However, even as a latecomer to grocery delivery, Sobeys found success in a model that enabled it to circumvent many of COVID’s demand issues. With Voilà, groceries are delivered directly from a fulfilment centre equipped with Ocado technology that can process a 50-item order in less than five minutes. As demand peaked, groceries arrived within one-hour windows, often on the day the order was placed.

“There were certain elements of our value proposition that we knew would be important to our customers – fresh products, affordable prices, reliable and convenient deliveries,” says Sarah Joyce, SVP of ecommerce for Empire. “With COVID-19, a new consideration emerged around safety. We started highlighting for customers that we deliver from a robotic automated warehouse, not a store, meaning their order is packed safely and with less handling.”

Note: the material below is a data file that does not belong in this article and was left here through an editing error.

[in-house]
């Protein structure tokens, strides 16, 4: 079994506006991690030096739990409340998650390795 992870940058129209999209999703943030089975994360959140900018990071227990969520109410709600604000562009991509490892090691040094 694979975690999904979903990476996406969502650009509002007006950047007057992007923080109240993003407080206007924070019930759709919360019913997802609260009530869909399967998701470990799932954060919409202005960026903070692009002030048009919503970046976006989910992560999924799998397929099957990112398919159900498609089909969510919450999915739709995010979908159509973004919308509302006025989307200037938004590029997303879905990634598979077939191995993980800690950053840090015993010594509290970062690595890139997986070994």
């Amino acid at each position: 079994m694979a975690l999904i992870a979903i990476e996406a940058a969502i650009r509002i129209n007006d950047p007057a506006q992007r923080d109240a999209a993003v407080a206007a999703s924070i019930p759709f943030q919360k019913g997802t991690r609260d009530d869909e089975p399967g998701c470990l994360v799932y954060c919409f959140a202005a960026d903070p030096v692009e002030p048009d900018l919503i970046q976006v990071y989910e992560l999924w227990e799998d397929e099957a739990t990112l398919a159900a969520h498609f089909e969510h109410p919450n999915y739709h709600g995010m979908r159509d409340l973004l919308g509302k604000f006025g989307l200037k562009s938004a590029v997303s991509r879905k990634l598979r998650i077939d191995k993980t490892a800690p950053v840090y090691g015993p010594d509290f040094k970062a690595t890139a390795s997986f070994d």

Joyce, who led all aspects of Voilà’s development, including marketing and branding, says “Voilà” (a word that works as well in French as it does in English) was chosen to communicate the delight and “magic” with which groceries appear on customers’ doorsteps. “We needed the brand to pop and to grab your attention,” says Jacquelin Weatherbee, Sobeys’ VP of communications, adding that brightly coloured Voilà delivery trucks are like “beautiful billboards zipping around neighbourhoods throughout the GTA.”

The company is currently building the second of four planned fulfilment centres in Montreal that will serve Quebec and Ottawa customers starting in 2022. And it has rolled out a curbside pick-up option in the Atlantic provinces to expand its reach. Come the end of Project Horizon, the company expects to reach as much as 75% of Canadians and represent 90% of the potential ecomm spend pie.